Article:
pour l'etude de la géographie et de l'histoire," first published 1766, with later editions in 1772, 1782 and the one
    from which this map came

  • New to this site: 1921 Kenyon Co. (mapmaker) - Heald Co. (publisher): "Map of Western Russia and  
    the Ukraine Republic" (2.4 MB), Des Moines, depicting a Poland that includes Minsk, and a Russia, with no
    Baltic States, that includes "Vilna" and Lida

  • New to this site: 1928 Baltischer Verlag (mapmaker) - Amerikanu Petrolejas Kompanija (publisher):  
    "Latvijas Satiksmes Ceļu Karte 1, 2, 3, 4" (Latvia transport roadmap) in four maps (7.5 MB, 6.8
    MB, 7.4 MB, 7.6 MB), Riga, depicting, among other things, gas station locations

  • (MapsEthnographic):
  • New to this site: c. 1930 "Carte de la Repartition: population polonaise territoire
    historique Pologne" (Distribution of Polish population across areas of former Poland)  
    (9.0 MB), based on data from the 1897 Russian census, and early 20th century Prussian censuses

  • (MapsRussiaInEurope):
  • New to this site: c. 1650 N. I Visscher (engraver/ publisher): "MOSCOVIÆ seu RUSSIÆ
    MAGNÆ...POLONIA..." (3.9 MB), Amsterdam, depicting "Littaw" unconnected to "Polonia"

  • (TownViewsA-J): 1575 Braun (engraver/publisher) & Hogenberg (publisher): "Grodna" (9.3 MB),    
    Cologne, in an uncolored version from "Civitates Orbis Terrarum,"  first published in Cologne in 1572. Over a
    hundred different artists and cartographers engraved copper plates from drawings, the most significant being
    Antwerp artist Georg Hoefnagel, who not only contributed most of the original material for the Spanish and
    Italian towns but also reworked and modified those of other contributors, including Münster's German views
    from the 1550 and 1572 editions of his "Cosmographia." Braun added to the maps figures in local dress,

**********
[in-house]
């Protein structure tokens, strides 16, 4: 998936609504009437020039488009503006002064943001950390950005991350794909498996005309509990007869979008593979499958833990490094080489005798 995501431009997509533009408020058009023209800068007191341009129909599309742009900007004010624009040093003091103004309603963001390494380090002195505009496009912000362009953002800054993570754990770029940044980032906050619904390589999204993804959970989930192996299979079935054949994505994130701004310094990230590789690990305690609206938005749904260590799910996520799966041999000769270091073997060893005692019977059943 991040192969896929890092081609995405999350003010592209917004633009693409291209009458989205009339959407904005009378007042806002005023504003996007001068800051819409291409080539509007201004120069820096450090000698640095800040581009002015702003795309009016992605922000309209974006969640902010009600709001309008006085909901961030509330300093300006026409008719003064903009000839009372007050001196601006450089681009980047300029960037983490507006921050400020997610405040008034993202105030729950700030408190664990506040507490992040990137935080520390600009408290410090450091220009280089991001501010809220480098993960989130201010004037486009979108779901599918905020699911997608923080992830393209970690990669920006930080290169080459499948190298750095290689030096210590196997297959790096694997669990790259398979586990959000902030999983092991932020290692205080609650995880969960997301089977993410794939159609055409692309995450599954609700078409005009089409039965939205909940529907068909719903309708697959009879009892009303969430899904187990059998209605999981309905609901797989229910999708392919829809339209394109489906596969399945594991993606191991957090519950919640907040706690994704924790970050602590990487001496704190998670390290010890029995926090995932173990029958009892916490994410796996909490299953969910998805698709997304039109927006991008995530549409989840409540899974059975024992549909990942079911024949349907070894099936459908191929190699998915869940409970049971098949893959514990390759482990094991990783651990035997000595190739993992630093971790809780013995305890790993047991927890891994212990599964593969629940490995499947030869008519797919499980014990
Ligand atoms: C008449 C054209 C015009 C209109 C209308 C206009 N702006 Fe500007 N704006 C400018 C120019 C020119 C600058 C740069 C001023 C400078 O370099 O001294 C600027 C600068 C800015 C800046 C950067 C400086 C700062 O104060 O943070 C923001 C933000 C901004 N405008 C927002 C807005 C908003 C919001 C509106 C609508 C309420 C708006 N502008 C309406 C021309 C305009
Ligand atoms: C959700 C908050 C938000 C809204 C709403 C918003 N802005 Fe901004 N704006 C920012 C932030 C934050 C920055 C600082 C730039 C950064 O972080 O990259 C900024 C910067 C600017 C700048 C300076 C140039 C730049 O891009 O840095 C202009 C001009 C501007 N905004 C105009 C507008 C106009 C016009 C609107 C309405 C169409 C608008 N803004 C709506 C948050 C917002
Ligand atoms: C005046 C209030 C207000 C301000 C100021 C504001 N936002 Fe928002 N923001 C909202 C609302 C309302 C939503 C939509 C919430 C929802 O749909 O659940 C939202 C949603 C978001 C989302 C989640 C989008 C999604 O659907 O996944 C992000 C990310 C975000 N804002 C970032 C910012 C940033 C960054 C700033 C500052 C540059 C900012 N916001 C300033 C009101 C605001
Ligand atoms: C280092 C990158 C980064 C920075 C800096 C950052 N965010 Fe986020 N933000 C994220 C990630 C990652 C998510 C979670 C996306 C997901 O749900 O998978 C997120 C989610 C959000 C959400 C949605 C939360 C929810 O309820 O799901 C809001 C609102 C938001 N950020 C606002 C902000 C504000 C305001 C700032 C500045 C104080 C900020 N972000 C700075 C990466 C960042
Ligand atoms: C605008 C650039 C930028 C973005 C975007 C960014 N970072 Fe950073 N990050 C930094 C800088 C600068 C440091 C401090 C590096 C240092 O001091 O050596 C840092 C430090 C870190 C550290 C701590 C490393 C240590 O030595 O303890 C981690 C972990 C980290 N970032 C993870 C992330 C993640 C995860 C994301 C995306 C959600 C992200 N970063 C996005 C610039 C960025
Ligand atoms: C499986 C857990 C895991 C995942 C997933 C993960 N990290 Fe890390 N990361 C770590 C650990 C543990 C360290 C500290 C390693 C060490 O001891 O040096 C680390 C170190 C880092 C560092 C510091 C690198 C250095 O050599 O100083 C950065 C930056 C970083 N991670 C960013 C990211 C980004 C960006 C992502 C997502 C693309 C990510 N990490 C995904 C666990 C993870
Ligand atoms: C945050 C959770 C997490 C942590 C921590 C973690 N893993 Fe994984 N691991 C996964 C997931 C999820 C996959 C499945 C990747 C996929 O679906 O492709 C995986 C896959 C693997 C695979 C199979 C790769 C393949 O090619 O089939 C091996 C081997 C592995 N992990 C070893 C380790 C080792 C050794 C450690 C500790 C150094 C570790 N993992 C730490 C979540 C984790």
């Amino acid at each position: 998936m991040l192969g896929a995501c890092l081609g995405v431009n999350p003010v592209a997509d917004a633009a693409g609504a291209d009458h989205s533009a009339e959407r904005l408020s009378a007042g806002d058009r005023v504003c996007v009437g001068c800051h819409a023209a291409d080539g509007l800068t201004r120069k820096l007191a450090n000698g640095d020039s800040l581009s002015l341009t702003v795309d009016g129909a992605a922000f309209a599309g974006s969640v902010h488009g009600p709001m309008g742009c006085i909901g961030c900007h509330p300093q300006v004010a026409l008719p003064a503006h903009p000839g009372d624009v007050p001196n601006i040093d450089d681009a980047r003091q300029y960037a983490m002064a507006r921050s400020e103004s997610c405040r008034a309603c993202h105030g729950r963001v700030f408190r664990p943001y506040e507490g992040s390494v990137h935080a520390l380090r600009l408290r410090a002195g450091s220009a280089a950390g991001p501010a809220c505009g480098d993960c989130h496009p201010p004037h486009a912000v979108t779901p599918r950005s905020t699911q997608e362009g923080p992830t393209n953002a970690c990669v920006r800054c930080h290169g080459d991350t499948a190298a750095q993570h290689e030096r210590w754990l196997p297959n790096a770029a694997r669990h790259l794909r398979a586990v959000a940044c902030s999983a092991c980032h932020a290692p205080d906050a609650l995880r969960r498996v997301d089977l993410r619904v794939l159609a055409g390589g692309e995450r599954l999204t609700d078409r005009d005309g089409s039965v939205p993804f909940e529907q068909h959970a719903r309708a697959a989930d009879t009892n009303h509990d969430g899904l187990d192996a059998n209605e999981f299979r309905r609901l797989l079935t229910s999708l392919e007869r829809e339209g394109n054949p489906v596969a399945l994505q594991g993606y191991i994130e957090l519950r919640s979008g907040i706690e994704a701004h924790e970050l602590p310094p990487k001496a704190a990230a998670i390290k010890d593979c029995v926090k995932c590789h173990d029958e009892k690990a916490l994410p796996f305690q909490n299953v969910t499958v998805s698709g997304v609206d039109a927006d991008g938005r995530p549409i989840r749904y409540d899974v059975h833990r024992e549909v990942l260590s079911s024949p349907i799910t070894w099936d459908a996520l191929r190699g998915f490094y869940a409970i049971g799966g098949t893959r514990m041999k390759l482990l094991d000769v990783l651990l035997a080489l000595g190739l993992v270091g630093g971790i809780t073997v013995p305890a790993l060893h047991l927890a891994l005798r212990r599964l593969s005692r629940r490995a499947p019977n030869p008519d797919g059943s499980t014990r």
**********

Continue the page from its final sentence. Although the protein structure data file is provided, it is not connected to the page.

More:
because, he said, he believed the plans would not then be scrutinized for military secrets by the Turks, as their
    religion forbade them from looking at representations of the human form
200 metų ąžuolas. 200-
year-old oak in
Mažeikiai, Lithuania,
by Aras Mileska
When viewing this site repeatedly,  ALWAYS RELOAD/REFRESH (or try "Ctrl" + "F5")
1773 Robert Sayer (pubisher): "The Troelfth Cake (also the The Twelfth Cake, The Royal Cake, The Cake of Kings,
from the French: Le gâteau des rois, Polish: Kołacz królewski, Placek królewski)
is a 1773 French allegory and
satire for the First Partition of Poland. It is likely that the original title in English was intended to say "The Twelfth
Cake," alluding to the division of a King Cake
(also called a Twelfth Cake), but corrupted in later reprints.There are
at least four variants of this drawing, most common in the form of an engraving, but also as at least one color
painting; the original was likely drawn by Jean-Michel Moreau le Jeune and engraved by Nicolas Noël Le Mire
(although another source calls them merely the authors of the most famous variant). The Troelfth Cake shows the
rulers of the three countries that participated in the partition tearing apart a map of the Polish-Lithuanian
Commonwealth. The outer figures demanding their share are Catherine II of Russia and Frederick II of Prussia.
Catherine is glaring at her former lover, the Polish king Stanisław August Poniatowski, and (in some variants of the
engraving) Frederick is pointing to Danzig
(Gdańsk) with a sword (although Prussia acquired the territories around
it, Gdańsk still remained with the Commonwealth). The inner figure on the right is the Habsburg Emperor Joseph II.
On his left is the beleaguered Stanisław August Poniatowski, who (in some variants of the engraving) is experiencing
difficulty keeping his crown on his head, and in another, has already lost it. Above the scene is Pheme (with
manifestos from the partitioning powers in the German variant). The drawing gained notoriety in contemporary
Europe; its distribution was banned in several European countries, including France. This ban, and associated
penalties, meant that many variants of this work have been anonymous.
(From Wikipedia)
The mission and intent of this site: 100% educational, 100% non-commercial
Contents ©, LLC, 2019
Images may be reproduced or transmitted for non-commercial use without permission
as long as credit is given to both the original source and this site
The First Partition of the Polish-Lithuanian Commonwealth: 1772
French original
Jonathan Potter:
German version
by Johannes
Esaias Nilson.
Jean-Michel Moreau.
From WikiGallery
1697 Philipp Clüver: "Veteris et Novae Regni Poloniae Magniq Ducatus Lithuaniae..." Leyden. From  
"Introductionis in Universam Geographicum," issued 1650 -  mid-1700's.
From Barry Lawrence Ruderman Antique Maps:
Detail, c. 1650 Visscher:
Detail, 1705 Schenk